Document 26: Herman Hjorth on the Radial Arm Saw Home Craftsman Magazine J-F 1950

Herman Hjorth "HOW TO OPERATE YOUR POWER TOOLS", Home Craftsman 19, no 1 Janauary-February 1950, pages 18+

In the article posted below, Hjorth extols the virtues of the two models of Radial Arm Saws that were available in the late 1940s: respectively, Delta -- the Double-Arm Multiplex -- and Dewalt -- the Power Shop.

(Manuals on these machines did not appear until 1956: Robert Scharff's Easy Ways to Expert Woodworking New York: McGraw-Hill, 1956 and an anonymosusly-authored Getting the Most out of Your Radial Saw Pittsburgh: Delta Power Tool Division, Rockwell Manufacturing Company, 1956.)

Below are the oldest entries on radial saw in the Reader's Guide to Periodical Literature retrospective database.

Look at the dates with a little skepticism, i.e., 1952. Why? Because RG does not index  every article published in all the periodicals it indexes. Regardless, it is in the early years of the 1950s that the RAS saw is marketed to the homeowner. 

1.    Brown, S. Radial saw. Popular Mechanics v. 97 (April 1952) p. 218-23
2.  Andrus, J. F. How to use a radial-arm saw. Better Homes and Gardens v. 31 (October 1953) p. 296+
3. Francis, D. Saw that does 'most everything [radial-arm power saw]. Popular Science v. 164 (May 1954) p. 208-12
4. Pfister, H. R., et. al., Two ways of getting the most from a radial saw. Popular Science v. 173 (December 1958) p.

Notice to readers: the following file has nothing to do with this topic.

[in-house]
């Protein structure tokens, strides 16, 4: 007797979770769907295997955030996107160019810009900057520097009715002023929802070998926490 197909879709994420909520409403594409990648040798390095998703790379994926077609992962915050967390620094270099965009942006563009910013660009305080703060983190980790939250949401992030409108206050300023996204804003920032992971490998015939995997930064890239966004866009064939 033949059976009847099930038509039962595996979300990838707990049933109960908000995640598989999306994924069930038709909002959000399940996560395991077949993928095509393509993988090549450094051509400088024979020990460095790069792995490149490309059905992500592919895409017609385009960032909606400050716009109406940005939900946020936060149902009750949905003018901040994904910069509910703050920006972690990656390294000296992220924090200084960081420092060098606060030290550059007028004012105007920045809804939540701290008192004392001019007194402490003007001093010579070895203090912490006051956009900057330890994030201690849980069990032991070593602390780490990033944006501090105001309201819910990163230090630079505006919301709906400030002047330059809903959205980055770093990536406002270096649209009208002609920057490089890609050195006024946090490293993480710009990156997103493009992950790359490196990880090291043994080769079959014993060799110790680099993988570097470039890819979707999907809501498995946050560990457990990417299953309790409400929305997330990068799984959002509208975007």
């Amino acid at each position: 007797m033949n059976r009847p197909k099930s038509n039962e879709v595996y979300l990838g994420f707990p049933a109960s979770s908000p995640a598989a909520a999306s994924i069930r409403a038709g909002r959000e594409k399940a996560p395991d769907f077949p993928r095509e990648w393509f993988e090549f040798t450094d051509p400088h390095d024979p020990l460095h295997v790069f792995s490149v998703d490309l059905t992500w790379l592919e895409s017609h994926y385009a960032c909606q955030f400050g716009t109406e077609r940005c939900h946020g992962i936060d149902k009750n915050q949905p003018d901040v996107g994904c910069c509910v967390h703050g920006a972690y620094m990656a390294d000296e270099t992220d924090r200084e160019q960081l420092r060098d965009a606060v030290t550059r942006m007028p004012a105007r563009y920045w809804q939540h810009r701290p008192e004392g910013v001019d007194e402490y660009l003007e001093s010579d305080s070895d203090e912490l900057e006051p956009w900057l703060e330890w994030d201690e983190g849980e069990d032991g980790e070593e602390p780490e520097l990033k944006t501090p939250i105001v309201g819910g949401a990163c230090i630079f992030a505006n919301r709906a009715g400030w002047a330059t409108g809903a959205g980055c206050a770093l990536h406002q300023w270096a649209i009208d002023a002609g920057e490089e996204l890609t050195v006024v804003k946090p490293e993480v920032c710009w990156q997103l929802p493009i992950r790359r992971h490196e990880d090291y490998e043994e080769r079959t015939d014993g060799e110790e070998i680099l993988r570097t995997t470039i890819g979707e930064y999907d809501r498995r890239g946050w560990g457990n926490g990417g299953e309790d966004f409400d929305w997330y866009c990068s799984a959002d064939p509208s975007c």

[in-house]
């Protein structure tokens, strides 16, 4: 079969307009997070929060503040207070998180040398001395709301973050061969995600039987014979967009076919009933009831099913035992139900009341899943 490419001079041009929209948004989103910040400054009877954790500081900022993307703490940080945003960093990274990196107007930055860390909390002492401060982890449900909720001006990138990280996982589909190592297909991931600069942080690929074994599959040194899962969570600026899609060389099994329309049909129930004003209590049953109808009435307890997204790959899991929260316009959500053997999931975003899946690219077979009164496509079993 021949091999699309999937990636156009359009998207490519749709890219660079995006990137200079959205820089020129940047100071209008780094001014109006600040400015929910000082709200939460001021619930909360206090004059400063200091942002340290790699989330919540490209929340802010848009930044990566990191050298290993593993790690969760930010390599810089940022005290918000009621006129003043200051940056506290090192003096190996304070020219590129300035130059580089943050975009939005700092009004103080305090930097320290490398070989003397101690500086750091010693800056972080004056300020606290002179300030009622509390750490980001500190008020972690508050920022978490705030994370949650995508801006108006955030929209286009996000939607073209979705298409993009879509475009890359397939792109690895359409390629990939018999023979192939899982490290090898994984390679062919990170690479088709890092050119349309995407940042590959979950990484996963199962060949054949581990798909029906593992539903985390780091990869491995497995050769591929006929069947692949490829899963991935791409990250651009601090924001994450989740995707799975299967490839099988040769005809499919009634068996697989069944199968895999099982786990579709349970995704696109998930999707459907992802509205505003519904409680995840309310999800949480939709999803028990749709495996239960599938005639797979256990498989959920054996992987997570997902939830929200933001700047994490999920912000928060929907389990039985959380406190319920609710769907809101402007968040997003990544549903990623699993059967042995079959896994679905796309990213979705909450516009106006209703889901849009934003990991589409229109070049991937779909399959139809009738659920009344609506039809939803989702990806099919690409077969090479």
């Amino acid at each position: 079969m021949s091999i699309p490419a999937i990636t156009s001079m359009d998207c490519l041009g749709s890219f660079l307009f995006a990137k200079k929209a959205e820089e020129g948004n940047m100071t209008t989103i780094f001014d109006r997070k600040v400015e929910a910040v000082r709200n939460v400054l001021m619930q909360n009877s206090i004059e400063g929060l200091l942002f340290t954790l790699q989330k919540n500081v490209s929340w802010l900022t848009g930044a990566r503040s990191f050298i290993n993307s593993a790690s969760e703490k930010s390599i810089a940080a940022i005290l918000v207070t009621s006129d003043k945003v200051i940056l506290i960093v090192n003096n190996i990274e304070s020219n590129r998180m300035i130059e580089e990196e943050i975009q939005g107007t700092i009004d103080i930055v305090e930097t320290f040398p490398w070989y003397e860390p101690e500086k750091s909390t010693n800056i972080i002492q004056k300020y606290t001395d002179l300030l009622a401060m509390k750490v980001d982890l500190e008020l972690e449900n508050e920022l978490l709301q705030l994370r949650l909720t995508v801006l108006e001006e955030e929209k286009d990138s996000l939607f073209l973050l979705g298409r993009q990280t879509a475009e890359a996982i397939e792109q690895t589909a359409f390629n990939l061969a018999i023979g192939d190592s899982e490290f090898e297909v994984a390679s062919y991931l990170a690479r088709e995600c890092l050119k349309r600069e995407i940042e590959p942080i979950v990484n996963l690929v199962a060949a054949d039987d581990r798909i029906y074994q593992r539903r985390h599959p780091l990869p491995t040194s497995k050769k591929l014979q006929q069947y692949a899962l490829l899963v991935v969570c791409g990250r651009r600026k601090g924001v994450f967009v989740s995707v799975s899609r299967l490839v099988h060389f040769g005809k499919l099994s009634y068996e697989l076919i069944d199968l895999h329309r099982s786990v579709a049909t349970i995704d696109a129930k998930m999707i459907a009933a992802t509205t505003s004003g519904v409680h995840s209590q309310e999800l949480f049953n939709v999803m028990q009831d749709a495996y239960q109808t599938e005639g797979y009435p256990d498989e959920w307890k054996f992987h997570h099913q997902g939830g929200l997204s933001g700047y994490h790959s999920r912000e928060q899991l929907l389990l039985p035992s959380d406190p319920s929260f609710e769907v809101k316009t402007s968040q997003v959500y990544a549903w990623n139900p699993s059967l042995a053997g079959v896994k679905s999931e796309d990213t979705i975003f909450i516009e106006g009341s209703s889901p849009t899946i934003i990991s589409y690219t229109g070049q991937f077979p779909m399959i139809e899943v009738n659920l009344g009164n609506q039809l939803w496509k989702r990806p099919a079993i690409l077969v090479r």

5.    De Cristoforo, R. J. Check your radial saw for accuracy. Popular Mechanics v. 110 (August 1958) p. 181-184
6. Oldest radial saw gets newest look. Popular Science v. 174 (June 1959) p. 174-5
7. Waggoner, W. G. Power lift for a radial-arm saw. Popular Science v. 176 (May 1960) p. 160   


In Hjorth's January/February 1950 article in Home Craftsman, a much younger woodworker than Herman Hjorth is pictured.  

delta double arm ras 1950

(The article is one of several Hjorth authored for Home Craftsman over about a 12 month period. Another Hjorth article is discussed in the entry, Shaper. Hjorth died in 1951, bringing to an end a long,distinguished career in woodworking teaching and writing that covers from the 1920s until the beginning of the 1950s. 

In a book dated 1950, the Associate Editor of HC, Milton Gunerman, published How to Operate Your Power Tools. With its index, this book is 224 pages longs, with 18 chapters. The chapters are in the same text as Hjorth's articles. Also puzzilng is the claim in the book's "Preface",